Giordani said the government would honour dollar purchase requests made before January 15 requests at the old exchange rate.

Chavez is convalescing in Cuba, where he underwent a fourth round of cancer surgery on December 11.

Vice President Nicolas Maduro, who visited Chavez this week, said at the same press conference Friday that Chavez is concerned about the Venezuelan economy and called for a "major effort" to maintain its pace of growth.

Chavez established currency controls in 2003 and the government sets the rate to curb capital flight.

But the existence of a strong black market for the dollar shows the continuing desire for hard currency.

Economist Jesus Casique warned the devaluation would have a major inflationary side effect and the government should not see it as the main tool for trimming the deficit.

Rather, it should take other steps such as clearing away red tape that makes it hard for business to obtain dollars and encouraging Venezuelan non-oil exports.

"The measure should come hand in hand with others," Casique said.

Out on the street, there was little enthusiasm for the devaluation.

"This is bad news," said businessman Jorge Martinez, walking past the Venezuelan central bank with his wife. "We have been number-crunching because in a month we are going to travel to Spain, and now we do not have enough money."

- AFP/xq

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Community says goodbye to slain teen

Friends and family gathered at Calahan Funeral Home on the South Side this afternoon for the wake of Hadiya Pendleton, the 15-year-old girl whose slaying last week became a national symbol of the gun violence in Chicago.

Hadiya’s body lay in an open casket, dressed in a purple dress embellished with sparkles. The inside of the casket was lined in a soft purple.

Visitors signed in a registry and wrote personal messages to Hadiya on a dedication board. Family gathered in the back of the room, some talking with visitors, others sitting in chairs.

Dozens of bouquets of flowers lined the room and a large photo of Hadiya was hung on display. A small TV played a picture slideshow of Hadiya smiling with family and friends.

John Burdette, a Hyde Park resident, said although he didn't know the Pendleton family, he wanted to pay his condolences.

“It helped put me at ease,” said Burdette, 64. "This poor young lady. Things are nuts out there and it's terrible. I don't leave my house after 4 p.m.”

Media trucks and police cars lined Halsted Street outside the funeral home, as Hadiya's death has garnered much attention on both a local and national scale.

The wake is scheduled from 2 to 9 p.m. Friday with the funeral to follow Saturday morning. First lady Michelle Obama is scheduled to

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Space Pictures This Week: Sun Dragon, Celestial Seagull


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Great Energy Challenge Blog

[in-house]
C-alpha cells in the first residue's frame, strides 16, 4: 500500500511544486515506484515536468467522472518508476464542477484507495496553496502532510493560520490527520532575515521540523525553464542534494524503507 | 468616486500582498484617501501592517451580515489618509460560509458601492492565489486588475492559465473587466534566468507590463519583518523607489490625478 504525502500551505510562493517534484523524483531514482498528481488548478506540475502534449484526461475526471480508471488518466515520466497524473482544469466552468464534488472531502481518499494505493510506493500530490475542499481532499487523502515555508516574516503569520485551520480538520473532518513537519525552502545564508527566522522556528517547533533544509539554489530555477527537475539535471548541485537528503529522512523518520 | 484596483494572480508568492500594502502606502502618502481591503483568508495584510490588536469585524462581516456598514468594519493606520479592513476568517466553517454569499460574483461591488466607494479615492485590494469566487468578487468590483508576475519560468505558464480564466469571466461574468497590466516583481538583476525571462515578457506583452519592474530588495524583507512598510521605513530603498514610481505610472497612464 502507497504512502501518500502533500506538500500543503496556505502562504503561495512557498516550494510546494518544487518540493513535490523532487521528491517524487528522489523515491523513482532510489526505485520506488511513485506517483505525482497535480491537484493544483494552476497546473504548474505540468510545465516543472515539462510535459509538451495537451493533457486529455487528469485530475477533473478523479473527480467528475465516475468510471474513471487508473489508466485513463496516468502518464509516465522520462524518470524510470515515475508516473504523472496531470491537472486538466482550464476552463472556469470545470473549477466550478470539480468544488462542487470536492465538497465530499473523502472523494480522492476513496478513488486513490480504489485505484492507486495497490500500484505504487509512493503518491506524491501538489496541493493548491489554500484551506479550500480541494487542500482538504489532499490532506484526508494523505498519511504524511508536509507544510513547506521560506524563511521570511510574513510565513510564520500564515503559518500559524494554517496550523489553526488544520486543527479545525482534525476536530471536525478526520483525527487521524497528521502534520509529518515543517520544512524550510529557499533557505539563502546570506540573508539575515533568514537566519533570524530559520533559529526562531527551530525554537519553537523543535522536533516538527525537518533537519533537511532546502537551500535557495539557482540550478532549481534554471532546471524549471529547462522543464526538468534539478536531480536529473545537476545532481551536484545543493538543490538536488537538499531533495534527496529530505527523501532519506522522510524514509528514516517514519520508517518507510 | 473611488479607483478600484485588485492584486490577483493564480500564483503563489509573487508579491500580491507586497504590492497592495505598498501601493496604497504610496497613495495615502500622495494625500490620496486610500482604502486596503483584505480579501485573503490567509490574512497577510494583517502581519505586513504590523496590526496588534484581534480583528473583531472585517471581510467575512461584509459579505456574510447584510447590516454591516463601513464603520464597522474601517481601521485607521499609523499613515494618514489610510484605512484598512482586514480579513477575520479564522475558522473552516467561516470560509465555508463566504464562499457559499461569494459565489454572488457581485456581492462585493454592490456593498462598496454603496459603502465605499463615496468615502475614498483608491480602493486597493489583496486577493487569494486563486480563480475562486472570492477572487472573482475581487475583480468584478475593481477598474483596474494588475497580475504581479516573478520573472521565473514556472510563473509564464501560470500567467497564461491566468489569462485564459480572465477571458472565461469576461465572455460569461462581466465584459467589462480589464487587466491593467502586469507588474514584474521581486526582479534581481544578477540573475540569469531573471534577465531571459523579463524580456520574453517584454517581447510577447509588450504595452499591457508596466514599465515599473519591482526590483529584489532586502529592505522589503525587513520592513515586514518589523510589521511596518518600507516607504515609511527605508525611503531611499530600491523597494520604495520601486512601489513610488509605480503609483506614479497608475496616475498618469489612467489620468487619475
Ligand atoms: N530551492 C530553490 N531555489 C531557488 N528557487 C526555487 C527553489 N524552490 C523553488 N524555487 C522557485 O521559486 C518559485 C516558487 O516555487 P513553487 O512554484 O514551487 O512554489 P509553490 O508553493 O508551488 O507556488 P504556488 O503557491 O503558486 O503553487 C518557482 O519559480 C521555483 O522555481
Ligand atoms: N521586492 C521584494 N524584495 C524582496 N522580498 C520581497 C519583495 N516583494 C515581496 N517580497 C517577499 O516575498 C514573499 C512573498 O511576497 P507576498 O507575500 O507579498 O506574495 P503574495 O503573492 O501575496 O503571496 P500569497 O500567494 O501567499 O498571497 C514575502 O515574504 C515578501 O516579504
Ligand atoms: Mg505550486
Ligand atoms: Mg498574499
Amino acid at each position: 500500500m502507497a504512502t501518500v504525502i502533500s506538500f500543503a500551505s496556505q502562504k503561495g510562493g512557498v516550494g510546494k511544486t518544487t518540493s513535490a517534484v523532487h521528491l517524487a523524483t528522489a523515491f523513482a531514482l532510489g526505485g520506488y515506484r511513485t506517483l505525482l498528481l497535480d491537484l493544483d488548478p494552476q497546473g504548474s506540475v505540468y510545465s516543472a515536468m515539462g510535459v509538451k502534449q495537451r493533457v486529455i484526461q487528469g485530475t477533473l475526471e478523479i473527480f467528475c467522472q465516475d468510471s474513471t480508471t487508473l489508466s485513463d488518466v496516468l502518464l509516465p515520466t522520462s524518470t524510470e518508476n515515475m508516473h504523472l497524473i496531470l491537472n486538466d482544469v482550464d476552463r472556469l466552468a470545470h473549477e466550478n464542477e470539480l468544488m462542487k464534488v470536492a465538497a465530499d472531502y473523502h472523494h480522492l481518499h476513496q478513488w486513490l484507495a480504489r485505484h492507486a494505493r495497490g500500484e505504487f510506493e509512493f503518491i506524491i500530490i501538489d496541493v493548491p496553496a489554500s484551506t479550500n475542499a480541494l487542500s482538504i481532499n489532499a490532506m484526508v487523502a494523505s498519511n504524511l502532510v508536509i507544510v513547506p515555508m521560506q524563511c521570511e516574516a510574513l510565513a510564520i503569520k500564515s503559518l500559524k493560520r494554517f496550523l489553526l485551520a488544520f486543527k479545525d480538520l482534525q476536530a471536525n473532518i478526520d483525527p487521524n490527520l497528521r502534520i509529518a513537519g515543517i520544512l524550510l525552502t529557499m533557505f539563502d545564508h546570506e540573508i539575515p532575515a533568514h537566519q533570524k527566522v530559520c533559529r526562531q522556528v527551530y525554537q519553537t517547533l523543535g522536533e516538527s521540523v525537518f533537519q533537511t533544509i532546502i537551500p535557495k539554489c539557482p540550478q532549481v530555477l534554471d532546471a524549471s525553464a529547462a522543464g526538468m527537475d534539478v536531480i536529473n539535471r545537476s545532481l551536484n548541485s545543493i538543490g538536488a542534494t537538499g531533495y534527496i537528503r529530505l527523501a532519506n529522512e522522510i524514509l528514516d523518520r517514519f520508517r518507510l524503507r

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'Stay Home': Northeast Shuts Down as Blizzard Hits

A blizzard of possibly historic proportions began battering the Northeast today, and could bring more than two feet of snow and strong winds that could shut down densely populated cities such as Boston and New York City.

A storm from the west joined forces with one from the south to form a nor'easter that will sit and spin just off the East Coast, affecting more than 43 million Americans. Wind gusts were forecast to reach 50 to 60 mph from Philadelphia to Boston.

Cape Cod, Mass., could possibly see 75 mph gusts. Boston and other parts of New England could see more than two feet of snow by Saturday.

The storm showed the potential for such ferocity that Massachusetts Gov. Deval Patrick declared a state of emergency Friday afternoon and signed an executive order banning vehicular traffic on roads in his state effective at 4 p.m. ET. It was believed that the last time the state enacted such a ban was during the blizzard of 1978. Violating the ban could result in a penalty of up to a year in jail and a $500 fine.

"[It] could definitely be a historic winter storm for the Northeast," said Adrienne Leptich of the National Weather Service in Upton, N.Y. "We're looking at very strong wind and heavy snow and we're also looking for some coastal flooding."

Airlines began shutting down operations Friday afternoon at major airports in the New York area as well as in Boston, Portland, Maine, Providence, R.I., and other Northeastern airports. By early evening Friday, more than 4,300 flights had been cancelled on Friday and Saturday, according to FlightAware. Airlines hoped to resume flights by Saturday afternoon, though normal schedules were not expected until Sunday.

The snow fell heavily Friday afternoon in New York City and 12 to 14 inches were expected. Mayor Michael Bloomberg said clearing the roads was his main concern, and the city readied 1,700 snow plows and 250,000 tons of salt to clear the streets.